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The Insignificance of mere Parade.
Oh! if servility with supple knees,
Whose trade it is to smile, to crouch, to please;
If smooth dissimulation, skill'd to grace
A devil's purpose with an angel's face;
If smiling peeresses, and simp'ring peers
Encompassing his throne a few short years;
If the gilt carriage and the pamper'd steed,
That wants no driving, and disdains the lead;
If guards, mechanically form'd in ranks,
Playing, at beat of drum, their martial pranks,
Should'ring and standing as if stuck to stone,
While condescending majesty looks on;
If monarchy consist in such base things,
Sighing, I say again, I pity kings!
To be suspected, thwarted, and withstood,
Ev'n when he labours for his country's good;
To see a band, call'd patriot, for no cause,
But that they catch at popular applause,
Careless of all th' anxiety he feels,
Hook disappointment on the public wheels;
The Discomforts of Royalty.
With all their flippant fluency of tongue,
Most confident, when palpably most wrong;
If this be kingly, then farewell for me
All kingship, and may I be poor and free!
To be the table-talk of clubs up stairs,
To which th' unwash'd artificer repairs,
T' indulge his genius after long fatigue,
By diving into cabinet intrigue;
(For what kings deem a toi!, as well they may,
To him is relaxation and mere play)
To win no praise when well-wrought plans prevail,
But to be rudely censur'd when they fail;
To doubt the love his fav'rites may pretend,
And in reality to find no friend,
If he indulge a cultivated taste,
His gall'ries with the works of art well grac'd,
To hear it call'd extravagance and waste;
If these attendants, and if such as these,
Must follow royalty, then welcome ease;
However humble and confin'd the sphere,
Happy the state that has not these to fear.
The Muse not an Inhabitant of Cheapside.
A. Thus men, whose thoughts contemplative have dwelt
On situations that they never felt,
Start up sagacious, cover'd with the dust
Of dreaming study and pedantic rust,
And prate and preach about what others prove,
As if the world and they were hand and glove.
Leave kingly backs to cope with kingly cares;
They have their weight to carry, subjects their's;
Poets, of all men, ever least regret
Increasing taxes and the nation's debt.
Could you contrive the payment, and rehearse
The mighty plan, oracular, in verse,
No bard, howe'er majestic, old or new,
Should claim my fixt attention more than you.
B. Not Brindley nor Bridgewater would essay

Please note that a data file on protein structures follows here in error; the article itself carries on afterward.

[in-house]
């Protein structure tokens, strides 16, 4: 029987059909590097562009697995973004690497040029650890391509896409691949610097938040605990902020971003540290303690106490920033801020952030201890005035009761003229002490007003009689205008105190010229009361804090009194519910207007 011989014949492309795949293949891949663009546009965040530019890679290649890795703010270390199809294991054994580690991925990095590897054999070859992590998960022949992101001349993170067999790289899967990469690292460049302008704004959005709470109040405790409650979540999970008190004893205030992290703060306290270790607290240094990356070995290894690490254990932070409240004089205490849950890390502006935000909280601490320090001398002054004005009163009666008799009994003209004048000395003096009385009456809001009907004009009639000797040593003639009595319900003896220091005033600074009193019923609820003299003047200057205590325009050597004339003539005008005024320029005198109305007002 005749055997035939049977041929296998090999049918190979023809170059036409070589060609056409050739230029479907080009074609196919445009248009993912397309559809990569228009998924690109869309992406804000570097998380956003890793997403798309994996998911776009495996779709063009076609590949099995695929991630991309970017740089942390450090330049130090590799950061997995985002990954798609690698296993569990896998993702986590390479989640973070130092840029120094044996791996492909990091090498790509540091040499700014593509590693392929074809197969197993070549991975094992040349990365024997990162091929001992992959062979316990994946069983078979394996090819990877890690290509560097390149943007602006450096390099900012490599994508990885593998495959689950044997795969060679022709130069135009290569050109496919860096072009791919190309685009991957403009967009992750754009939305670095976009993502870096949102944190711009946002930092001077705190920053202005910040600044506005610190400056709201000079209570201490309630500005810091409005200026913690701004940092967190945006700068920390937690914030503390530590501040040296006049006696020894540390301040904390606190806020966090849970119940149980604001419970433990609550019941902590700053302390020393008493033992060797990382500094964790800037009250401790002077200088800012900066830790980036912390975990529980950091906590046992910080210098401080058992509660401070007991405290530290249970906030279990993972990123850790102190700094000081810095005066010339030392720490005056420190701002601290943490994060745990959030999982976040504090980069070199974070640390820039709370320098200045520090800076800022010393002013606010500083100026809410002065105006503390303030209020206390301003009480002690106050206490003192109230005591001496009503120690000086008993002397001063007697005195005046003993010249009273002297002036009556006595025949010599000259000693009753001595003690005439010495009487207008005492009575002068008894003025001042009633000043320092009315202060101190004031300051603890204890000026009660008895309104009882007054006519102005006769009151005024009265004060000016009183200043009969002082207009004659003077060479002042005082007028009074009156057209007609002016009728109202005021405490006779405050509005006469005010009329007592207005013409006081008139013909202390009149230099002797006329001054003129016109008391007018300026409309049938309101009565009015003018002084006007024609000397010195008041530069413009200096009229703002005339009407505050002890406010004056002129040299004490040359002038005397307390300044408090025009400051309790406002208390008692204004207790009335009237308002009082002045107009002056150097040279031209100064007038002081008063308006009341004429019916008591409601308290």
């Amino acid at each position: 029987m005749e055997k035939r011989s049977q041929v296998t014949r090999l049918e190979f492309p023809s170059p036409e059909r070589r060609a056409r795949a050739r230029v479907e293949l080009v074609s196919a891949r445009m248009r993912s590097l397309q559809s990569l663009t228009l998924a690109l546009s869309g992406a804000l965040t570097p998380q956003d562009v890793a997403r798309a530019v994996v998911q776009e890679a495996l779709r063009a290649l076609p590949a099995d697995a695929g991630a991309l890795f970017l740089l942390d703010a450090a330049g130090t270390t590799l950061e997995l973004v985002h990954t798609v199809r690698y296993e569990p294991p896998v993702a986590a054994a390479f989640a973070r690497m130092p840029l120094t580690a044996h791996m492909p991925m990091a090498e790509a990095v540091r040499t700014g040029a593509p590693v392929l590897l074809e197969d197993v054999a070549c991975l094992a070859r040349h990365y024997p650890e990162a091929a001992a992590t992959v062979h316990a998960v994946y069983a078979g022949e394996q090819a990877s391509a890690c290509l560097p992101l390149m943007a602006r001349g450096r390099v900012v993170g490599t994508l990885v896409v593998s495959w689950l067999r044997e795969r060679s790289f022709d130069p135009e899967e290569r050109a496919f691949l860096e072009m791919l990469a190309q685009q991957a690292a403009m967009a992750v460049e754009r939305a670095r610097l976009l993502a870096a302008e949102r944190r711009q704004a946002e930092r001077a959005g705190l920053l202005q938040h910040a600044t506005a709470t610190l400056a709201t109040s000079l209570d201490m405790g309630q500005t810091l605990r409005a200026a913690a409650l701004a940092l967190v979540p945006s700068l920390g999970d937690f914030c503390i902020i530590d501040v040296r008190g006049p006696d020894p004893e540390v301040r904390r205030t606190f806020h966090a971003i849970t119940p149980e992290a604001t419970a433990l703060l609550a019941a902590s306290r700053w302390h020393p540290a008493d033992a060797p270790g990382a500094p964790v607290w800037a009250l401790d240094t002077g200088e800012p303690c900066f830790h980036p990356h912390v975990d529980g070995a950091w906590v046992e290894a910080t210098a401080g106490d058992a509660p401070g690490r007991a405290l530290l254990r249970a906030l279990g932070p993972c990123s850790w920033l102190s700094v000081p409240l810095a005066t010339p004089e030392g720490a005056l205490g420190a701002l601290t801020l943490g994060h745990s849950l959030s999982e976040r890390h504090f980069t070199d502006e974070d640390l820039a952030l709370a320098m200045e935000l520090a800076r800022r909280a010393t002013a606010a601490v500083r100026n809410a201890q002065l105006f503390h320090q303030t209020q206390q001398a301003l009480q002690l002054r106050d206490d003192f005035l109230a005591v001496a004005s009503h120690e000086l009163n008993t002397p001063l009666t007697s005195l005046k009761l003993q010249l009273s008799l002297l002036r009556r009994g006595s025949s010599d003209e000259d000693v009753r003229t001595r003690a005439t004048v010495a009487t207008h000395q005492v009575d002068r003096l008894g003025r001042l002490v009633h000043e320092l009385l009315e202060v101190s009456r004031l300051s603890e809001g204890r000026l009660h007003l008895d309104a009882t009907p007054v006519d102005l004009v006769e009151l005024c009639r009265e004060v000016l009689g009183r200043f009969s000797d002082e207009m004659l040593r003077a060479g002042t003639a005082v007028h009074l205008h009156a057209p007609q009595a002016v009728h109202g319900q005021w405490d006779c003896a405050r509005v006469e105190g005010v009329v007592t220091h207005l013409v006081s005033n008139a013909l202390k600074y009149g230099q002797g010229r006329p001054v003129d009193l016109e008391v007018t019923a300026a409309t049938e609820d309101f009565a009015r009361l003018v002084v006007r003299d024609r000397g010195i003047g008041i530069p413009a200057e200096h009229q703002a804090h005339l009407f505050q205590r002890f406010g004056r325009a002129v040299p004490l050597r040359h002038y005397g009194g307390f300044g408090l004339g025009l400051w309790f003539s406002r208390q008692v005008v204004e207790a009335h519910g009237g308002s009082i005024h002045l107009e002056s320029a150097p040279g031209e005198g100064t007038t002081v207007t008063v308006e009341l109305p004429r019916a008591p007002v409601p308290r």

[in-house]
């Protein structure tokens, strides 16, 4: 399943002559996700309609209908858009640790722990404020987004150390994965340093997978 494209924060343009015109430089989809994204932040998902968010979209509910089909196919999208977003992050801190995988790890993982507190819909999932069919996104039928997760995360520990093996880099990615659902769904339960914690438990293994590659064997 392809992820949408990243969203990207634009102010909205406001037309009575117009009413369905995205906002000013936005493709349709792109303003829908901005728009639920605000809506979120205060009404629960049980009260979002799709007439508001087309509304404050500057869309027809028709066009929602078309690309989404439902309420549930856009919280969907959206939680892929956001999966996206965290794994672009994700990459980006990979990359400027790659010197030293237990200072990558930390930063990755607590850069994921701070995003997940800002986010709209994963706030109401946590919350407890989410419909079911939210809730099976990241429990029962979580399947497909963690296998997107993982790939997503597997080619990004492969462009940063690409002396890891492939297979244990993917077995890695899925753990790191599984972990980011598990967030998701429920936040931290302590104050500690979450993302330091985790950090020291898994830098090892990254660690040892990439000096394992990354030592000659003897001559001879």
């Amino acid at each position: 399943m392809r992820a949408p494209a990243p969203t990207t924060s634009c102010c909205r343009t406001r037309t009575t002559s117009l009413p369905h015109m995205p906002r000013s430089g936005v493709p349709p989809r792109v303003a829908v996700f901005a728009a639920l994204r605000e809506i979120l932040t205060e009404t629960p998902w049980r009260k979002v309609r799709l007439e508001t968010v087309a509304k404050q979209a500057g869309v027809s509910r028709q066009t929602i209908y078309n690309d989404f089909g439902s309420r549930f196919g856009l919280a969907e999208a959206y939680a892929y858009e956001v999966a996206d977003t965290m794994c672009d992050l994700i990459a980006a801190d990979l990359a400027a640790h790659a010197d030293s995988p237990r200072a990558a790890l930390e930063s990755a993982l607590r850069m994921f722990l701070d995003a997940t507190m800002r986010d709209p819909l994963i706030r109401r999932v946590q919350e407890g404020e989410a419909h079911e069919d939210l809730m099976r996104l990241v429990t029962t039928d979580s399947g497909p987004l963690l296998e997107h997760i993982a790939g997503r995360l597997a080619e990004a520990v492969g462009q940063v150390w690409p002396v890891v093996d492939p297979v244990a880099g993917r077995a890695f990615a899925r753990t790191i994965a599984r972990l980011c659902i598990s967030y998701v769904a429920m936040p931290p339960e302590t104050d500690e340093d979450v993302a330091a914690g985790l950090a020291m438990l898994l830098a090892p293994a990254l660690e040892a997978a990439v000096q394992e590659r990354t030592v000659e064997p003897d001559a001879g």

To turn the course of Helicon that way;
Nor would the nine consent the sacred tide
Should purl amidst the traffic of Cheapside,
Or tinkle in 'Change Alley, to amuse
The leathern ears of stock-jobbers and jews.
A Briton's Scorn of arbitrary Chains.
A. Vouchsafe, at least, to pitch the key of rhyme To themes more pertinent, if less sublime.
When ministers and ministerial arts,
Patriots, who love good places at their hearts;
When admirals, extoll'd for standing still,
Or doing nothing with a deal of skill;
Gen'rals who will not conquer when they may,
Firm friends to peace, to pleasure, and good pay; When freedom, wounded almost to despair, Though discontent alone can find out where; When themes like these employ the poet's tongue, I hear as mute as if a syren sung.
Or, tell me, if you can, what pow'r maintains
A Briton's scorn of arbitrary chains?
That were a theme might animate the dead,
And move the lips of poets cast in lead.
B. The cause, tho' worth the search, may yet elude Conjecture and remark, however shrewd, They take, perhaps, a well-directed aim, Who seek it in his climate and his frame.
The Result of changeful Seasons,
Lib'ral in all things else, yet nature here
With stern severity deals out the year.
Winter invades the spring, and often pours
A chilling flood on summer's drooping flow'rs;
Unwelcome vapours quench autumnal beams,
Ungenial blasts attending, curl the streams;
The peasants urge their harvest, ply the fork
With double toil, and shiver at their work,
Thus with a rigour, for his good design'd,
She rears her fav'rite man of all mankind,
His form robust and of elastic tone,
Proportion'd well, half muscle and half bone,
Supplies with warm activity and force
A mind well lodg'd and masculine of course.
Hence liberty, sweet liberty inspires,
And keeps alive, his fierce but noble fires.
Patient of constitutional controul,
He bears it with meek manliness of soul;
But if authority grow wanton, woe
To him that treads upon the free-born toe;